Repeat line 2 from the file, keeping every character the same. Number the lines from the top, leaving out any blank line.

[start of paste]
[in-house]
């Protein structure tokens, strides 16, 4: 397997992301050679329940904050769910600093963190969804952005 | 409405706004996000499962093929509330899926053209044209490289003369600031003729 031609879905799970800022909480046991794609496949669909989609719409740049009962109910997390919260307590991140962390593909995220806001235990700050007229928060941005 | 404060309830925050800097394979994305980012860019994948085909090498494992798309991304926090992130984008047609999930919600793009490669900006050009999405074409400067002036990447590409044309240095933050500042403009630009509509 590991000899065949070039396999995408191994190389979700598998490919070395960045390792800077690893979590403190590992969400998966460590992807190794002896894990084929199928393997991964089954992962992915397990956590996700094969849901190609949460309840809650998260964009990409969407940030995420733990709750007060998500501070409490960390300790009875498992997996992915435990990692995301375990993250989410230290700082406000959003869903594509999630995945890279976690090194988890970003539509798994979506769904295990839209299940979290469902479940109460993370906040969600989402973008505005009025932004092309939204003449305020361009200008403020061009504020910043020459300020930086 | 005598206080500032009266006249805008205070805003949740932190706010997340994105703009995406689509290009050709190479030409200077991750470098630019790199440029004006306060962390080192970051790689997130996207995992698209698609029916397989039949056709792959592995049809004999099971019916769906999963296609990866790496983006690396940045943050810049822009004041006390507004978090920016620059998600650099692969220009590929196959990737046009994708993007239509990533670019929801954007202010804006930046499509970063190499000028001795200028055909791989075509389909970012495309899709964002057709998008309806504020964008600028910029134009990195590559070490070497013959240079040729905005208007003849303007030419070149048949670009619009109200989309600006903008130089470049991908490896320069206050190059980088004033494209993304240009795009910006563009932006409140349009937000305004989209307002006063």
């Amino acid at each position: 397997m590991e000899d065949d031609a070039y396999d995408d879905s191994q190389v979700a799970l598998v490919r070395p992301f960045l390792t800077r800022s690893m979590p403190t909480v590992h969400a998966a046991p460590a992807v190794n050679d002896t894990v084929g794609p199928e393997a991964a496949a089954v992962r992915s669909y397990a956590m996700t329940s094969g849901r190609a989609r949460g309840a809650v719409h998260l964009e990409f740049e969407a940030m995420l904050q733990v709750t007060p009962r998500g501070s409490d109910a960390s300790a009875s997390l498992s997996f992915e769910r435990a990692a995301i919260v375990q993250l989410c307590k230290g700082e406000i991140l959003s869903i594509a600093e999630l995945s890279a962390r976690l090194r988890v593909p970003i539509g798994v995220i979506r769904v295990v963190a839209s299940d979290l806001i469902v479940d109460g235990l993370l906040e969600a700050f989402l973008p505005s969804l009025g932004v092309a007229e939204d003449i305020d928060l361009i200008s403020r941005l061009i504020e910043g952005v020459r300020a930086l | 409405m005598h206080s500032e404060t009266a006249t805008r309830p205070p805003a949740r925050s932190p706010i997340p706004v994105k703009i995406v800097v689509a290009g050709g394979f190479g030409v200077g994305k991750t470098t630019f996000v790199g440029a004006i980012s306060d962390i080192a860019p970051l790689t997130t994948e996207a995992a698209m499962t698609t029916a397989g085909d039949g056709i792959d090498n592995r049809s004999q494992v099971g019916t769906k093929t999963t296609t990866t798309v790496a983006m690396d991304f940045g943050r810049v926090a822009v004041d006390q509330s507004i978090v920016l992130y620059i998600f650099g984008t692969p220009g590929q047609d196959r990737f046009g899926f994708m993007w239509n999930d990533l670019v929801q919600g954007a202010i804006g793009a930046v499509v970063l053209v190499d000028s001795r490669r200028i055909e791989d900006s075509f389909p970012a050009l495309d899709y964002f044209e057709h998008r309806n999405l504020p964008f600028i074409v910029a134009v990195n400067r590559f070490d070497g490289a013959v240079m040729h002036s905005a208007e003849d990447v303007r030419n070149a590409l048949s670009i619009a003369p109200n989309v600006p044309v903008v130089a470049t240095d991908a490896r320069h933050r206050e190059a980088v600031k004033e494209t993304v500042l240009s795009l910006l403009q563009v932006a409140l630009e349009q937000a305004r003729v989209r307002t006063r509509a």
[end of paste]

């Protein structure tokens, strides 16, 4: 397997992301050679329940904050769910600093963190969804952005 | 409405706004996000499962093929509330899926053209044209490289003369600031003729 031609879905799970800022909480046991794609496949669909989609719409740049009962109910997390919260307590991140962390593909995220806001235990700050007229928060941005 | 404060309830925050800097394979994305980012860019994948085909090498494992798309991304926090992130984008047609999930919600793009490669900006050009999405074409400067002036990447590409044309240095933050500042403009630009509509 590991000899065949070039396999995408191994190389979700598998490919070395960045390792800077690893979590403190590992969400998966460590992807190794002896894990084929199928393997991964089954992962992915397990956590996700094969849901190609949460309840809650998260964009990409969407940030995420733990709750007060998500501070409490960390300790009875498992997996992915435990990692995301375990993250989410230290700082406000959003869903594509999630995945890279976690090194988890970003539509798994979506769904295990839209299940979290469902479940109460993370906040969600989402973008505005009025932004092309939204003449305020361009200008403020061009504020910043020459300020930086 | 005598206080500032009266006249805008205070805003949740932190706010997340994105703009995406689509290009050709190479030409200077991750470098630019790199440029004006306060962390080192970051790689997130996207995992698209698609029916397989039949056709792959592995049809004999099971019916769906999963296609990866790496983006690396940045943050810049822009004041006390507004978090920016620059998600650099692969220009590929196959990737046009994708993007239509990533670019929801954007202010804006930046499509970063190499000028001795200028055909791989075509389909970012495309899709964002057709998008309806504020964008600028910029134009990195590559070490070497013959240079040729905005208007003849303007030419070149048949670009619009109200989309600006903008130089470049991908490896320069206050190059980088004033494209993304240009795009910006563009932006409140349009937000305004989209307002006063």